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'The nuance of a bigger scheme': Agent Ribbons

FREE OF CORPORATE SHACKLES, independent music takes on myriad shapes, sizes and forms, but there probably aren’t too many bands with the exact same DNA as Agent Ribbons.

The duo, which makes its Savannah debut at the Sparetime Sept. 28, plays a minimalist concoction of sweet girl–group pop, with the requisite creamy harmonies, and witty, left–of–center lyrics. Dosed with costumes, props and a picaresque theatricality.

All this burlesque dreampop is delivered via guitar (Natalie Gordon) and a drum kit (Lauren Hess).

“I was 21 at the time we started the band and wrote our first album,” says Gordon, the flame–haired frontwoman. “Lauren was just learning how to play drums. I guess I was always as really big fan of pop music, but the way that I used my voice was really inspired by a lot of ‘40s jazz singers that I grew up hearing in the house a lot. So I was actively trying to sing well, rather than not really paying attention to how I was using my voice.”

Agent Ribbons began in the San Francisco area; the twosome relocated to Austin three years ago.

There was never, Gordon stresses, any sort of plan. Au contraire.

“As far as the theatricality goes, the lyrics and stuff, I just always really liked things with cleverness and humor. Like Cole Porter’s songs, or Dorothy Parker’s funny poetry — witty one–liners and stuff like that. I guess it’s a very old school sensibility.

“But I don’t know how much of it was necessarily conscious. Obviously, we chose to do all that stuff. But it wasn’t pre–meditated that much.”

Agent Ribbons is playing Naughty Nautical Night at the Sparetime, a music–and–oddness celebration of Savannah’s Dame Darcy and her new book Handbook For Hot Witches.

There’ll be performances by Anitra Opera Diva, Fiona Horne, Dame Darcy herself and others. The 9 p.m. event also promises “Banjo and Accordion, Sea Shantys, Hot Sailor Boys and Pirates, Dancing Mermaids and Belly Dancers.”

See Agent Ribbons' newest video, "Family Haircut":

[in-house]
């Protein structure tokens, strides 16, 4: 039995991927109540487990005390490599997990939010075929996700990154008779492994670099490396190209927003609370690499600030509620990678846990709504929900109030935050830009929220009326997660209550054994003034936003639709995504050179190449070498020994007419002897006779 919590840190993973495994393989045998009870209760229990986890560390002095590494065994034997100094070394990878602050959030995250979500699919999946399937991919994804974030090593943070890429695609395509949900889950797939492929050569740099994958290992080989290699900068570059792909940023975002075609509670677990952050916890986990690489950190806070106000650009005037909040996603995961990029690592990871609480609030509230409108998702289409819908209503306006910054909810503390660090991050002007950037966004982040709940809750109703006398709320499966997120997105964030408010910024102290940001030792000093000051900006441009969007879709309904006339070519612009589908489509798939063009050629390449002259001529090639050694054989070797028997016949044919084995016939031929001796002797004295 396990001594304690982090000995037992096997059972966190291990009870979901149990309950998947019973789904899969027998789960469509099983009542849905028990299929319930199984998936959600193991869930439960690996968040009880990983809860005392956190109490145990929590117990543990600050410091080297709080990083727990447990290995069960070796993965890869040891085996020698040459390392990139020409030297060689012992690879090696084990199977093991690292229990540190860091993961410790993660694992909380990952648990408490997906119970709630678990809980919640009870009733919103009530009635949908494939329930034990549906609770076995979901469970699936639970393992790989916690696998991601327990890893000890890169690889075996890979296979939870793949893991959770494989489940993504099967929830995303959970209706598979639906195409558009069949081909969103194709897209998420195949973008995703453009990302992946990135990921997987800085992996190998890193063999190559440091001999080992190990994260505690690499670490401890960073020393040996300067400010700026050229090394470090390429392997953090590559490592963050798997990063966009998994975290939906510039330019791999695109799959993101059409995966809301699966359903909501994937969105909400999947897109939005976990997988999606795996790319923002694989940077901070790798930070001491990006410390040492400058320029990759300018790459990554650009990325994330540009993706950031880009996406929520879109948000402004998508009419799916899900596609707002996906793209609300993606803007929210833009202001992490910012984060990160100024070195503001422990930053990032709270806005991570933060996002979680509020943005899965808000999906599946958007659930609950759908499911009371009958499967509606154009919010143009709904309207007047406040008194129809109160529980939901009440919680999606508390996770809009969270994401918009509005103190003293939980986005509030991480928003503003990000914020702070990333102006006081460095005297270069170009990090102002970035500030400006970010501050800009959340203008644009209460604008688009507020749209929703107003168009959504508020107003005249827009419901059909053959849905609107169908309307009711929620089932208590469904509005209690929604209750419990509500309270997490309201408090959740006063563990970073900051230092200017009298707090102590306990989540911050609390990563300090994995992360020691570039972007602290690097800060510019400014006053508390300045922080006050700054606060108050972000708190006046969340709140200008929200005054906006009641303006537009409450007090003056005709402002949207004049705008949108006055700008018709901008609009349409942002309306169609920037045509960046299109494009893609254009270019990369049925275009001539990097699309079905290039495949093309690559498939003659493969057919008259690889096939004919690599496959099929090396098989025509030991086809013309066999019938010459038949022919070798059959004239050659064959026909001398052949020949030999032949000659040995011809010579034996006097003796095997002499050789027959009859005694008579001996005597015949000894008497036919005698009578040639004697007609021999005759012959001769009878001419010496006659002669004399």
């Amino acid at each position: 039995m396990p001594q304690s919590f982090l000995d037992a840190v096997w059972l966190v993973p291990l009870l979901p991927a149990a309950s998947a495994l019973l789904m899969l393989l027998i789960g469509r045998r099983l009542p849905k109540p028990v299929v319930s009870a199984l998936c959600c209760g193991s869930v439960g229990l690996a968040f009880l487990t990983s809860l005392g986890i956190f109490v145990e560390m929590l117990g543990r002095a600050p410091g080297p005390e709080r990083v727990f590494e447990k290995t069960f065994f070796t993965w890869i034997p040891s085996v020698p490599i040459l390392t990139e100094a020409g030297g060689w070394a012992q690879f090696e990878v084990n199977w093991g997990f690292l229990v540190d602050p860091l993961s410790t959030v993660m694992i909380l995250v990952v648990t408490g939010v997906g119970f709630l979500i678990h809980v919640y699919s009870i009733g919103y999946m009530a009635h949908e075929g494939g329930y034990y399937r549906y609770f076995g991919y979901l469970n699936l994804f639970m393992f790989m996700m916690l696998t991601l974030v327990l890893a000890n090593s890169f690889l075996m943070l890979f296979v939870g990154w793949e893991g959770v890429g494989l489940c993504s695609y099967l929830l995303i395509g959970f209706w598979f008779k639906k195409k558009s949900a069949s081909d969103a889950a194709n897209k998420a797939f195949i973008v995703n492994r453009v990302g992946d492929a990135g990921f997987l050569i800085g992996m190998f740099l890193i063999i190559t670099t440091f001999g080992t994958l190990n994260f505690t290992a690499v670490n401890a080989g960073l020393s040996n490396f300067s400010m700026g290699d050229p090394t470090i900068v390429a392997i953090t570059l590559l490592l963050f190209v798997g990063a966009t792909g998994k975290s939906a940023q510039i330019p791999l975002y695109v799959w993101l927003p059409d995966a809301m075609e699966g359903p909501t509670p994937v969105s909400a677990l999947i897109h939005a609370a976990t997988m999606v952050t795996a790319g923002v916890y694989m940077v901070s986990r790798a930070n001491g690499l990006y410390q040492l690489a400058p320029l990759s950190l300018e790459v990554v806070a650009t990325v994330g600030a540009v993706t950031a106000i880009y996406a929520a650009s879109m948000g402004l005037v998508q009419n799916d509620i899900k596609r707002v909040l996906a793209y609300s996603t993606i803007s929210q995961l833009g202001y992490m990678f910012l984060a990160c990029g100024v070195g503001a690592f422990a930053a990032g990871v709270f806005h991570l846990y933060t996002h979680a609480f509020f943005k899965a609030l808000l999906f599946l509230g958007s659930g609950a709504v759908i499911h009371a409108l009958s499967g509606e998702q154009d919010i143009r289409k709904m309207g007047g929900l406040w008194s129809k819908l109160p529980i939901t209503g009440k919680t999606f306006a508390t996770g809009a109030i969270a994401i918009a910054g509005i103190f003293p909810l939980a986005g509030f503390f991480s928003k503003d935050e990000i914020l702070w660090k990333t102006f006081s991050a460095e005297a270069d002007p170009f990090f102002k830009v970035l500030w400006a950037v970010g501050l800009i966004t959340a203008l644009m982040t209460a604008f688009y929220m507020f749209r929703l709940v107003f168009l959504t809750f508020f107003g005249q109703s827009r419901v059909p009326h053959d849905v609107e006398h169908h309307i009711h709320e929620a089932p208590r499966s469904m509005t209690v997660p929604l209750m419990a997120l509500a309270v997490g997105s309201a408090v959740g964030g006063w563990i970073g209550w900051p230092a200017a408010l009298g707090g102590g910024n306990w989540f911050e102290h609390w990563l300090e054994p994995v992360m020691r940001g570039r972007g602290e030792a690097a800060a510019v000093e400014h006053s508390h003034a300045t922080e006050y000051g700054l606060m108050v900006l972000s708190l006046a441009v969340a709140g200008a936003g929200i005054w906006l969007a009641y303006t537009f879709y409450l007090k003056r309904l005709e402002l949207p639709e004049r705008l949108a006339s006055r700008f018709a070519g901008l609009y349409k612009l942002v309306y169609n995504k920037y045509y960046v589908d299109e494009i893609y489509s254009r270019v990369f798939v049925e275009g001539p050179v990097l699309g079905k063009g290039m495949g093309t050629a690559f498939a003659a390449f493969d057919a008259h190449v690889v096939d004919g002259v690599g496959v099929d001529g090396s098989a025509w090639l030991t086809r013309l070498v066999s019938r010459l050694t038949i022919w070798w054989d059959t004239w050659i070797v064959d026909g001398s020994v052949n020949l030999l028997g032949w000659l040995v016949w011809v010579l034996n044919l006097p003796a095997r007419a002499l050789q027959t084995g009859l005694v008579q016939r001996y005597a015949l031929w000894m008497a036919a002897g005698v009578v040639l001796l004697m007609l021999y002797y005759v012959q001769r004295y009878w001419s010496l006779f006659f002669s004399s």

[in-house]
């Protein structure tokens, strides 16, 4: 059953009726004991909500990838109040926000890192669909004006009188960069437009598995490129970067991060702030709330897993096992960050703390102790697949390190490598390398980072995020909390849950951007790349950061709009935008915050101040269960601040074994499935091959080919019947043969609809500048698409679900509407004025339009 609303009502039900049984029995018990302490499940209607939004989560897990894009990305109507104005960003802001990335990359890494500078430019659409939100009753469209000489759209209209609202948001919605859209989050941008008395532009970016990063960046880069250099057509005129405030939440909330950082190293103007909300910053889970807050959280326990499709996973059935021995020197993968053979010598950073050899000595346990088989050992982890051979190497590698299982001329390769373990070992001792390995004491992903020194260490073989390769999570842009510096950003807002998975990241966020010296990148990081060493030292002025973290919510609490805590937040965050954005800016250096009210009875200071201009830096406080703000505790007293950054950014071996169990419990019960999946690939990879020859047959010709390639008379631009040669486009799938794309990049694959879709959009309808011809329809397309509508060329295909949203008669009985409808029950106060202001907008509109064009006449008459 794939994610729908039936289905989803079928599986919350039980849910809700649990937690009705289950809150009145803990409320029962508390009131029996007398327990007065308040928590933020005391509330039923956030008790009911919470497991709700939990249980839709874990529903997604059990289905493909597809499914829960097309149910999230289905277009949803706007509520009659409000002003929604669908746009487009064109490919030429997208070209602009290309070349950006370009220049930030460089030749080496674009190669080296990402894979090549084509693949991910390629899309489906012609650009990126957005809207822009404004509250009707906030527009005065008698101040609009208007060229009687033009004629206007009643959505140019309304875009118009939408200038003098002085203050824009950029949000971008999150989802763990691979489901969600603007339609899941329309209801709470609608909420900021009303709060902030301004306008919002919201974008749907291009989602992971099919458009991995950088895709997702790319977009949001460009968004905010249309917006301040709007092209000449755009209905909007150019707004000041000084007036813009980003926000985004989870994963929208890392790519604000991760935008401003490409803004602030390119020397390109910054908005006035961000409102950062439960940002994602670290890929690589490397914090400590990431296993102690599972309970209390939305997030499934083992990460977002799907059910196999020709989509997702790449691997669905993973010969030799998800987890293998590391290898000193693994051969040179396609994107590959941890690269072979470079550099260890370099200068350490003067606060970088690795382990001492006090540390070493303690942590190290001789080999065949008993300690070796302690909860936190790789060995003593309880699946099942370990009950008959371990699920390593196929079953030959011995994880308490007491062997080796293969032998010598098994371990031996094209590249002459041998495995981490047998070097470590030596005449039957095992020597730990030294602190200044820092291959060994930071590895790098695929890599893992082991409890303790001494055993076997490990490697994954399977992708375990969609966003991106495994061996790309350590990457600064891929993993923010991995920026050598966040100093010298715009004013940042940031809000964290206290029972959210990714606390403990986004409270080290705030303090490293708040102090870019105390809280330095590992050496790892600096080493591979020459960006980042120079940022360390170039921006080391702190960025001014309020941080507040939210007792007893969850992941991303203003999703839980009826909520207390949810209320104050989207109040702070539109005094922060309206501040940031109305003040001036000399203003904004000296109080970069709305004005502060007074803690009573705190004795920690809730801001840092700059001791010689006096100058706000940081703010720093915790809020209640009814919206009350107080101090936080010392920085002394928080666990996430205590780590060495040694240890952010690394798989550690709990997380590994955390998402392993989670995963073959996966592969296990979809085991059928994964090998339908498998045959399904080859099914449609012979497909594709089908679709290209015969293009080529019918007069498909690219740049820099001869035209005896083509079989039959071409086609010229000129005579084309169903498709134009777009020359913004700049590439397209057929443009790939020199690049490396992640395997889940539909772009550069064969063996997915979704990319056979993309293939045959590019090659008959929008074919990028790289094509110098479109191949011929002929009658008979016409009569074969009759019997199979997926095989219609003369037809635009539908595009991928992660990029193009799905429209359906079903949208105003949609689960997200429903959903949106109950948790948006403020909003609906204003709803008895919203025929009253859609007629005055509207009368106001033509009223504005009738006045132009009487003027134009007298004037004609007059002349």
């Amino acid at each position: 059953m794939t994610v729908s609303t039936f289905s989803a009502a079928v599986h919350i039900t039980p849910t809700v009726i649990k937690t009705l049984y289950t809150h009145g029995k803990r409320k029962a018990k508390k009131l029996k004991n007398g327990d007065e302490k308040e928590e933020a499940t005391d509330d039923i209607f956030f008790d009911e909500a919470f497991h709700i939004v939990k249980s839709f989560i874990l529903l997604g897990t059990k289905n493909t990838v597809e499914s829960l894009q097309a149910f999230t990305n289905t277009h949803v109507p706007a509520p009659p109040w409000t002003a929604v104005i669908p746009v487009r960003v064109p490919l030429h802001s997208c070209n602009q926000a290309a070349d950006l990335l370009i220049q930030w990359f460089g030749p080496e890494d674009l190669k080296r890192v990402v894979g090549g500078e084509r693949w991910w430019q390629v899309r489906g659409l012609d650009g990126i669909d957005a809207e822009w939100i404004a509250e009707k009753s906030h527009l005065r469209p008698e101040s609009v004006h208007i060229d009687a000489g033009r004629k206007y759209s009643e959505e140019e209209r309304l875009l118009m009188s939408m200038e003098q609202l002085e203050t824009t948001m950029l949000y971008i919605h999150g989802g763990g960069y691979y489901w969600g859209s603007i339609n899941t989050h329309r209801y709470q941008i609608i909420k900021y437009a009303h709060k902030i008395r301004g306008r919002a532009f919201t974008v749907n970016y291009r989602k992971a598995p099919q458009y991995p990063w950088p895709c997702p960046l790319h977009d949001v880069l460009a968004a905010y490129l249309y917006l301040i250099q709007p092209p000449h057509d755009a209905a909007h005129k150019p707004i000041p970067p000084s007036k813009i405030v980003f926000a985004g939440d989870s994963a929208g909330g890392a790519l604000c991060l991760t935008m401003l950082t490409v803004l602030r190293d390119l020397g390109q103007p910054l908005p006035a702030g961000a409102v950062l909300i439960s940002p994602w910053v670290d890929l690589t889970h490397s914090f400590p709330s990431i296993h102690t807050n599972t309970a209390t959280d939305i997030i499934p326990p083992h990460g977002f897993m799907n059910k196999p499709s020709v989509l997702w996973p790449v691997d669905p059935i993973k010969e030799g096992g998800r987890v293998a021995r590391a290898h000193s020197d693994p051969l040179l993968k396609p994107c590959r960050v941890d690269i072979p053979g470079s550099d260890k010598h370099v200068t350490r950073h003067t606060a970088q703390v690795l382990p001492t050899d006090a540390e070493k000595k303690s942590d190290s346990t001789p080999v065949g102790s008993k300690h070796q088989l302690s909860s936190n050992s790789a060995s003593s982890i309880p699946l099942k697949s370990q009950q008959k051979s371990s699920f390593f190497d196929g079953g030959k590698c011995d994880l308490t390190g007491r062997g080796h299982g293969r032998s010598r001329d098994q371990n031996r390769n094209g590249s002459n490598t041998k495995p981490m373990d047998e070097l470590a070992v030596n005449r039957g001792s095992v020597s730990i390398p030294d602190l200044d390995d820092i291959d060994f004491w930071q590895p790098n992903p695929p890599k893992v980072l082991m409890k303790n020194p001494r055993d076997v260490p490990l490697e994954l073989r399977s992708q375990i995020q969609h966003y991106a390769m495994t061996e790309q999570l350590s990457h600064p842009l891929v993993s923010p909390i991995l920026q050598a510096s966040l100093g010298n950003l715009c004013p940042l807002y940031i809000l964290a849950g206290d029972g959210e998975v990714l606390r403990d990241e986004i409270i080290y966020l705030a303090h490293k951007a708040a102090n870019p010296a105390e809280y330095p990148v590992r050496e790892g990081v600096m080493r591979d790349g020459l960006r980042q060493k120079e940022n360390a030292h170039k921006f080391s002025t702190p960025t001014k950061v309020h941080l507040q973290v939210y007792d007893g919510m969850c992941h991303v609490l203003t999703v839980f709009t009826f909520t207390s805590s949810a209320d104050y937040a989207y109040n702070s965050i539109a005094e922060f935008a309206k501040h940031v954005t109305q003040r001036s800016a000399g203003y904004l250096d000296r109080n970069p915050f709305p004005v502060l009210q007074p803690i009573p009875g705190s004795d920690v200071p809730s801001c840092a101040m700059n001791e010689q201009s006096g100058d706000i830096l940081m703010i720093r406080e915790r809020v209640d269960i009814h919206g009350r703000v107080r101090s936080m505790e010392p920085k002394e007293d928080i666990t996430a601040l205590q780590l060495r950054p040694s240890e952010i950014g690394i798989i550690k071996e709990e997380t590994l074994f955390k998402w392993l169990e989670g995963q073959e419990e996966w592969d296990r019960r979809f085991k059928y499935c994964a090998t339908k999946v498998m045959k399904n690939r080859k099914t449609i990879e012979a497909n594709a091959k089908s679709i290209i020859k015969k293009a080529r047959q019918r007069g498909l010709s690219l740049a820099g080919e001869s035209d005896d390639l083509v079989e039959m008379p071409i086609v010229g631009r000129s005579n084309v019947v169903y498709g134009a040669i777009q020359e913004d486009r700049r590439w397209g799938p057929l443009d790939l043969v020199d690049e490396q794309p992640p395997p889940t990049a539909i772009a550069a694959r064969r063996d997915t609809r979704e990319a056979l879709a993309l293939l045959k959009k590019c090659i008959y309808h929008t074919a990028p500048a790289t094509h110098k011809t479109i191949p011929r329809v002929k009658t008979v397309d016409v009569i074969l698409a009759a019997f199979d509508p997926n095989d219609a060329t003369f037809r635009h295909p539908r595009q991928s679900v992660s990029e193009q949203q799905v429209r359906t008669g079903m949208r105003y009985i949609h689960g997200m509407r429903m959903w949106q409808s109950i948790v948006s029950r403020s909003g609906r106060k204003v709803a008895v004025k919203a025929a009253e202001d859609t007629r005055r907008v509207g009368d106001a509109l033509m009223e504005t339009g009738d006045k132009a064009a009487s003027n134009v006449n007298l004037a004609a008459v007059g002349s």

What Agent Ribbons does is, of course, very musical (Gordon is a most unique vocalist). There is, however, more than a sliver of performance art there.

“I really love the idea of arrangements and stuff like that,” Gordon explains. “We just don’t have that —obviously we’re working with a small amount of possibilities. Sometimes if I do hear more things, like if I wish there was a bass line, or if I have a sense of grandeur behind something ... sometimes I write a song and I have no idea how to put it to music.

“Like our song ‘The World is a Cigarette.’ I couldn’t even write the guitar music for it, so we just do it a capella. It’s drums and vocals when we do it live. So I guess we just try to express the nuance of a bigger scheme with very few elements. Obviously it’s minimalist, but we try to convey the idea of something more with what we have.”

Gordon’s been feeling the Savannah vibe, all the way from Texas. “In the last couple years, I’ve had this weird feeling that I really want to live there,” she says. “I’ve never been there before, but for some reason there’s this weird mystique about Savannah, and it’s actually one of the places I’m most looking forward to seeing.”


Gone Grambling

To hear Nicki Bluhm tell it, she wouldn’t be a musician — much less one of the most acclaimed Americana artists of the past year — if she hadn’t met her husband, Tim Bluhm of the Mother Hips, in 2006.

Tim heard her sing at a party, and was enchanted by her voice.

“To have somebody that I really looked up to believe in me, and think that I was good enough to do a 180 in my life, and start singing, was pretty powerful,” Bluhm says. “And I just trusted him.

“I really love his songwriting and his band, and I always have. So to have somebody that I have a lot of respect for come out of nowhere and tell me that I should do that, too, was pretty powerful. It changed my whole path.”

Toby’s Song, her 2008 debut, was praised thusly by Jambase: “A pearlescent treasure kicked up from the sand.”
Bluhm performs at Live Wire Music Hall Monday, Oct. 1 with her band the Gramblers (Tim plays guitar and sings in the aggregation).

Raised on a steady diet of early Raitt and Ronstadt, Bluhm has a voice both tender and soulful, and the band makes music (see the new album Driftwood) that evokes the best of 1970s singer/songwriter–based country rock. Nicki and Tim even cut a brilliant acoustic duets album together that’s half Parsons/Emmylou Harris and half Johnny & June.

Her musical hard drive, Bluhm says, “definitely got broader when we got married. Our vinyl collections merged!

“He opened me up to a lot of stuff that I didn’t really know about. A lot of early Bee Gees stuff, Merle Haggard and lot more of the country stuff. I loved Patsy Cline and Loretta Lynn, but I started to get deeper into the web of older music that I ended up being shocked that I hadn’t heard before. That music that you hear that you’re like ‘How have I not heard this?’ And it all kind of clicked in.”

It sounds warm and familiar, but a throwback? Back up, Sam. It sounds as fresh and inviting as it should. There are no cobwebs on the Gramblers, a band that includes pedal steel, acoustic and electric guitars, bass and drums.

And Nicki Bluhm’s astonishing voice.

The video for "Jetplane":

“We certainly don’t intend to sound a preconceived way,” Bluhm explains. “We just sort of do what we do. But it’s really rooted, I think a lot, in harmony singing. We love singing harmonies — it’s definitely a thread that runs through most of our songs.

“We’re trying to honor the old songs that we like, but do it our way.”